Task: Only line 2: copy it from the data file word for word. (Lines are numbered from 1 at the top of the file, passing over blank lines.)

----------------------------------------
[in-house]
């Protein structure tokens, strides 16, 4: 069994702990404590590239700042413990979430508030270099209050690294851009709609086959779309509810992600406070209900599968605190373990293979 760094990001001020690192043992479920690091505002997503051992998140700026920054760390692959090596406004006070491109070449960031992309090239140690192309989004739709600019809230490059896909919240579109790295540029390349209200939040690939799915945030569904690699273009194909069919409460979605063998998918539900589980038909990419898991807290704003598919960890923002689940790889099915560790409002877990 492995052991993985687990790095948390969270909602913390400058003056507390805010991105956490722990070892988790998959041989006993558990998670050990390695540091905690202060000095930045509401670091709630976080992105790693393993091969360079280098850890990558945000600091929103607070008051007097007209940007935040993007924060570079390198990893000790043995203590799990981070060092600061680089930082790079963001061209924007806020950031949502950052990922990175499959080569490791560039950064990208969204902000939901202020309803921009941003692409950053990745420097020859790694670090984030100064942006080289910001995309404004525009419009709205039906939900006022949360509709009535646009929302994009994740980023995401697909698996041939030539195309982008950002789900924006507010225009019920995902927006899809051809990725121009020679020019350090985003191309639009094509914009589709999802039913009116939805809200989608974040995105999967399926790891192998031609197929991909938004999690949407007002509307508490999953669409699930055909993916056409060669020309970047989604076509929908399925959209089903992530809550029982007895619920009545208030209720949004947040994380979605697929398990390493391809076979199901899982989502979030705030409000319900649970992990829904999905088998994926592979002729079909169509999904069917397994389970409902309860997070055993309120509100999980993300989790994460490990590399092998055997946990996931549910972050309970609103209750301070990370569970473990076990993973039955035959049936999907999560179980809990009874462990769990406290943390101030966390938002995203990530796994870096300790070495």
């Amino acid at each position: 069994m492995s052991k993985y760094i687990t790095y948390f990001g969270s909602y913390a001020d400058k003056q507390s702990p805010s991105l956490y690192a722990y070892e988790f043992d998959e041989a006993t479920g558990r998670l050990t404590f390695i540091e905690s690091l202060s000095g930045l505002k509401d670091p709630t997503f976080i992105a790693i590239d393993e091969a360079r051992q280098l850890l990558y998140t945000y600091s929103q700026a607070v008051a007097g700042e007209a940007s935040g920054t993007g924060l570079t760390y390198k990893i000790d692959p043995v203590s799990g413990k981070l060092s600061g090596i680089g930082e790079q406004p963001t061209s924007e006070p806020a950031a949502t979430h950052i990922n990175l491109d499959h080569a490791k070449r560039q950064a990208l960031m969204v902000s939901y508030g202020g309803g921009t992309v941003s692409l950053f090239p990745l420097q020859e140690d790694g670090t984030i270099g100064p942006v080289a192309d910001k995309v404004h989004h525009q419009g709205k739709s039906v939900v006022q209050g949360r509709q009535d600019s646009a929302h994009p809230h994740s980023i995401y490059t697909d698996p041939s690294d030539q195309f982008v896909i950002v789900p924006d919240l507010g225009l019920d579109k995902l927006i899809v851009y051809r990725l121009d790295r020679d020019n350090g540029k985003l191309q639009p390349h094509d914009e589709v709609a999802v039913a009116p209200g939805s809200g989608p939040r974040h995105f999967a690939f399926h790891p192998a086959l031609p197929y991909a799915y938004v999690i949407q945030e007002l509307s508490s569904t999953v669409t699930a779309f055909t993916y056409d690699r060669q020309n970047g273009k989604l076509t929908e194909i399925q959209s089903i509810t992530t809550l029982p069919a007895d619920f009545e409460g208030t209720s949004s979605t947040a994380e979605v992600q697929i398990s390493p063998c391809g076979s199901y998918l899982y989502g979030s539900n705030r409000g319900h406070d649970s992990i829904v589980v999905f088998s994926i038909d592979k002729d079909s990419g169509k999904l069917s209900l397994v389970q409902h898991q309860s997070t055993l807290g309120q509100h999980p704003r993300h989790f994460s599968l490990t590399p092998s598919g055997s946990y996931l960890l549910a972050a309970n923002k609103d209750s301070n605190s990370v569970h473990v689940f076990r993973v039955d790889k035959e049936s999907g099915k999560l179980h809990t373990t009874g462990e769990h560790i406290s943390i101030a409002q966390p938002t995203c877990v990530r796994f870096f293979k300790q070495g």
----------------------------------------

């Protein structure tokens, strides 16, 4: 069994702990404590590239700042413990979430508030270099209050690294851009709609086959779309509810992600406070209900599968605190373990293979 760094990001001020690192043992479920690091505002997503051992998140700026920054760390692959090596406004006070491109070449960031992309090239140690192309989004739709600019809230490059896909919240579109790295540029390349209200939040690939799915945030569904690699273009194909069919409460979605063998998918539900589980038909990419898991807290704003598919960890923002689940790889099915560790409002877990 492995052991993985687990790095948390969270909602913390400058003056507390805010991105956490722990070892988790998959041989006993558990998670050990390695540091905690202060000095930045509401670091709630976080992105790693393993091969360079280098850890990558945000600091929103607070008051007097007209940007935040993007924060570079390198990893000790043995203590799990981070060092600061680089930082790079963001061209924007806020950031949502950052990922990175499959080569490791560039950064990208969204902000939901202020309803921009941003692409950053990745420097020859790694670090984030100064942006080289910001995309404004525009419009709205039906939900006022949360509709009535646009929302994009994740980023995401697909698996041939030539195309982008950002789900924006507010225009019920995902927006899809051809990725121009020679020019350090985003191309639009094509914009589709999802039913009116939805809200989608974040995105999967399926790891192998031609197929991909938004999690949407007002509307508490999953669409699930055909993916056409060669020309970047989604076509929908399925959209089903992530809550029982007895619920009545208030209720949004947040994380979605697929398990390493391809076979199901899982989502979030705030409000319900649970992990829904999905088998994926592979002729079909169509999904069917397994389970409902309860997070055993309120509100999980993300989790994460490990590399092998055997946990996931549910972050309970609103209750301070990370569970473990076990993973039955035959049936999907999560179980809990009874462990769990406290943390101030966390938002995203990530796994870096300790070495």